A YEAR on from Russia’s invasion of Ukraine and about 10 refugee families continued this week to be hosted by Wellington residents, with no end in sight to the war.

Ira Haidenko and her teenage daughter Yulia are in their second spell of being hosted by Ruth and David Knowlman.

Forty-three-year-old Ira and Yulia, aged 19, stayed for seven months last year with Mr and Mrs Knowlman after fleeing their home in Kharkiv.

They returned home for Christmas to be reunited with husband and father Andrew Haidenko, who remained in the city to continue his work as an orthodox priest, expecting to stay permanently.

But the situation proved too dangerous with the war continuing to rage around them and the pair were forced to journey back to Wellington.

Ira and Yulia keep in daily touch with Andrew – apart from on days when he does not have any electricity because of the continuing Russian missile strikes on Ukraine.

“There is shelling every day, especially now with the anniversary because Putin likes symbolism,” said Ira.

“We do not know how long it will go on for but Ukraine and the whole civilised world know what we are fighting for.

“There have been too many deaths to stop fighting now.”

Ira and Yulia have been granted three-year visas to stay in the UK after an initial six-month period expired and hope eventually to be able to live again in Ukraine.

Ukrainian refugees in Wellington

They were overwhelmed by the welcome they received in England after a journey of more than a month to escape the conflict.

Their flight began at 6 am one morning after a night sleeping in their car because a bomb the previous evening had landed in the garden of their home and blew out the windows.

They drove for several days via Kyiv to reach western Ukraine, and then travelled via Romania, Italy, and Bulgaria before arriving in Taunton with one suitcase between them and being registered with Mr and Mrs Knowlman.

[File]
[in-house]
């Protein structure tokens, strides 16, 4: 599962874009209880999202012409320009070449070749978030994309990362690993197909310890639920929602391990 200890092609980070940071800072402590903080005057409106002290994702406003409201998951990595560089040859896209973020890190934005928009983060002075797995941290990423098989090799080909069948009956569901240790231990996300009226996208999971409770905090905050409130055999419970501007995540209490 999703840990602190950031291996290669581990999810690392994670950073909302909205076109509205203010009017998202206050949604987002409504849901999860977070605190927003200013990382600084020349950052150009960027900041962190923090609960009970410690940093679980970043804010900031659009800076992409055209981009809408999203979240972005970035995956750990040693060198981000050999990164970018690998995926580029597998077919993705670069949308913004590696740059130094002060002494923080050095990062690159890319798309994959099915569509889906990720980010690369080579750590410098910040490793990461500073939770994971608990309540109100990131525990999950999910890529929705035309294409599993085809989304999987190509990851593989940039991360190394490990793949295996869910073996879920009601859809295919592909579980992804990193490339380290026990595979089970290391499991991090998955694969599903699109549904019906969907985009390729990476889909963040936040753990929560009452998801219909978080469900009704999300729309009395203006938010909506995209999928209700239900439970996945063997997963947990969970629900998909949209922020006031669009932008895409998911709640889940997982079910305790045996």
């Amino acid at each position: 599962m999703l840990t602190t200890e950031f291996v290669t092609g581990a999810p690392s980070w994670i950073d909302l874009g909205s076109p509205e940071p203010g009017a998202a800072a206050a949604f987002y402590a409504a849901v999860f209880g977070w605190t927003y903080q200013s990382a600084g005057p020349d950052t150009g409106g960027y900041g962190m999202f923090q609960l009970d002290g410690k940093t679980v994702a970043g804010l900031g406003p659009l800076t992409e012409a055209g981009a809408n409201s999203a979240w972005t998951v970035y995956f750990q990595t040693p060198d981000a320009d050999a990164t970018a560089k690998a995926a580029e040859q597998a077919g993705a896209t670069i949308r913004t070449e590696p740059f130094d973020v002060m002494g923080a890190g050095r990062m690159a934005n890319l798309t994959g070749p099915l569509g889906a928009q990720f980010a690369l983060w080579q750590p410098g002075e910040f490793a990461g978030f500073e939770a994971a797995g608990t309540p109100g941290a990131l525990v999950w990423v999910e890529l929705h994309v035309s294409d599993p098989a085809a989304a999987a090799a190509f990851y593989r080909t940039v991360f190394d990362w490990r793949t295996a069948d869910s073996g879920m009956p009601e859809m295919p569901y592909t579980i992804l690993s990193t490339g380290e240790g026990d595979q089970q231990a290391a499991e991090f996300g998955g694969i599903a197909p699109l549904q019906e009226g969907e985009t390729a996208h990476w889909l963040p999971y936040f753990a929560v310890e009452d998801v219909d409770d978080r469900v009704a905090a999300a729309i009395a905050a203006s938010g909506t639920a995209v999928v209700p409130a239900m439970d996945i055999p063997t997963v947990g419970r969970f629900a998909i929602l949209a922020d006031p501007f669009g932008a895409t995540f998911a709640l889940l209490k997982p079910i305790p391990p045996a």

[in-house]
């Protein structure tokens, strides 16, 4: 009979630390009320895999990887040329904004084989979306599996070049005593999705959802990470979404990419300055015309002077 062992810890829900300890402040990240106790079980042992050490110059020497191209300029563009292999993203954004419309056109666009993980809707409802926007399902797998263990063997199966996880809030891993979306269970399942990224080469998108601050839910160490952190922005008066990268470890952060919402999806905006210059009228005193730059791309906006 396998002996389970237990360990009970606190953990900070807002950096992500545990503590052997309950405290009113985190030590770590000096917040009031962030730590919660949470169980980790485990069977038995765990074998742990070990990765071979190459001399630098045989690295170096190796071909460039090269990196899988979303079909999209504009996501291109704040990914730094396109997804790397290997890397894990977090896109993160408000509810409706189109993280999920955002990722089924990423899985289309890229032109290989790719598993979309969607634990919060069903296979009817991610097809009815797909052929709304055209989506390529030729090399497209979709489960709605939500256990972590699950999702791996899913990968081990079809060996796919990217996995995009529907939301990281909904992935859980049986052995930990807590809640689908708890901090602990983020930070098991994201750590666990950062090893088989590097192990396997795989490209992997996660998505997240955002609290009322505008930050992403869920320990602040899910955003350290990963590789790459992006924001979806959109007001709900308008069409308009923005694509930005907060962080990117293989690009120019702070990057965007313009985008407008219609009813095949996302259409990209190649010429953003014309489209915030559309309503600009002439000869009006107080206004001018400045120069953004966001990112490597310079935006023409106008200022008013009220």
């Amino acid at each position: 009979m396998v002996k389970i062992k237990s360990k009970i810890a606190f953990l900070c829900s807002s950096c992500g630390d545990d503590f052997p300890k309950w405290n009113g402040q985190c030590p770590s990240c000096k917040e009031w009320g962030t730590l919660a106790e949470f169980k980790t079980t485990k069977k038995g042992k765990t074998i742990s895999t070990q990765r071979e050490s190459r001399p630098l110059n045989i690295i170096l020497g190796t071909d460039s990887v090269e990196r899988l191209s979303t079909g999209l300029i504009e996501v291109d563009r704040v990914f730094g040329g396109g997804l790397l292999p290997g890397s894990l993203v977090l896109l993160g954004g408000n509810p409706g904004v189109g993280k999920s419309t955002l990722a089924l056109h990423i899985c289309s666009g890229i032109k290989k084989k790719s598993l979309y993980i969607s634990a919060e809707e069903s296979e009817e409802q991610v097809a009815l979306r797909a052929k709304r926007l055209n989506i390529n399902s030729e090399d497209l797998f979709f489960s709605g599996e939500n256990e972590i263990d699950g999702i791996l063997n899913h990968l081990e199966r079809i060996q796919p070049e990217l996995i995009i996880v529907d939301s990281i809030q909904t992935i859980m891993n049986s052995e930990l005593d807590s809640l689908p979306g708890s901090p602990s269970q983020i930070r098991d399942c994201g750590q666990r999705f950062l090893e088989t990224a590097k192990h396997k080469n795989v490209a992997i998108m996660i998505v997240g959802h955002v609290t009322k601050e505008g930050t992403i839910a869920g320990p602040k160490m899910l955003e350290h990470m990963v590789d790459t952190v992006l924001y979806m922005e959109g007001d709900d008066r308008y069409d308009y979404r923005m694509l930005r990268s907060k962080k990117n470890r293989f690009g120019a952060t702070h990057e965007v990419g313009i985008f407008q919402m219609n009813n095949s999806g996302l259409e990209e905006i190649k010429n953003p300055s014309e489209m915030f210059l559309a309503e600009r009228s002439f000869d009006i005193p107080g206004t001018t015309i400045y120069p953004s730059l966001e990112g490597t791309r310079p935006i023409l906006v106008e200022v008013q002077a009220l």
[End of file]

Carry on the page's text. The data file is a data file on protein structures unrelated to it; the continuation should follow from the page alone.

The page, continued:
Ira said: “We like England, and Wellington especially. There are so many good things, like the park, the Baptist church, the Basins which is very similar to my favourite park in Kharkiv, so green and beautiful, and lots of squirrels!”

And one of their top English favourites is, apple pie and clotted cream, along with caramel shortcake, and Bourbon biscuits.

Yulia, who is continuing her business degree studies online with her university in Kharkiv, said: “We were very surprised by the welcome from people here, everybody was smiling and asking how are we.

“They were so welcoming and people in church were praying for us. Mum was crying at the last service because people were praying for us.

“Even the dogs over here seemed to be smiling in comparison with Kharkiv where it is so tense.”

Although the war in Ukraine features daily in UK news media, Ira and Yulia tend to stay updated through channels from home which they access on their mobile phones.

Their picture of the war is somewhat different to the impression given to British television and radio viewers and listeners.

They point, for example, to large numbers of people whose first language is Russian and who want to be part of Russia, although wanting to stay in Ukraine.

The Orthodox church itself has been split with possibly up to 40 per cent, particularly among higher ranking members, siding with Russia.

Supermarkets and shops in Ukraine, especially in the cities, continue to be well stocked with food supplies, evidenced by videos which put many UK stores to shame.

Yulia said: “Despite all the shelling, Kharkiv lives, and our heroes are the communal services who are working all the time, removing destroyed houses and fixing electricity and water and other essential, even in the night, even under the bombing.”

Ira and Yulia have been especially grateful for all the support given them by Wellington Baptist Church, and the Blackdown Community Choir which provided spaces for them both to join.

Although she is not able to work, Ira rewards Ruth and David for their hospitality by cooking meals for them.

Ruth said: “Ira is a very good cook, and she makes lots of borscht for us. We sit and eat together. We pretty much do everything together. We are a family.”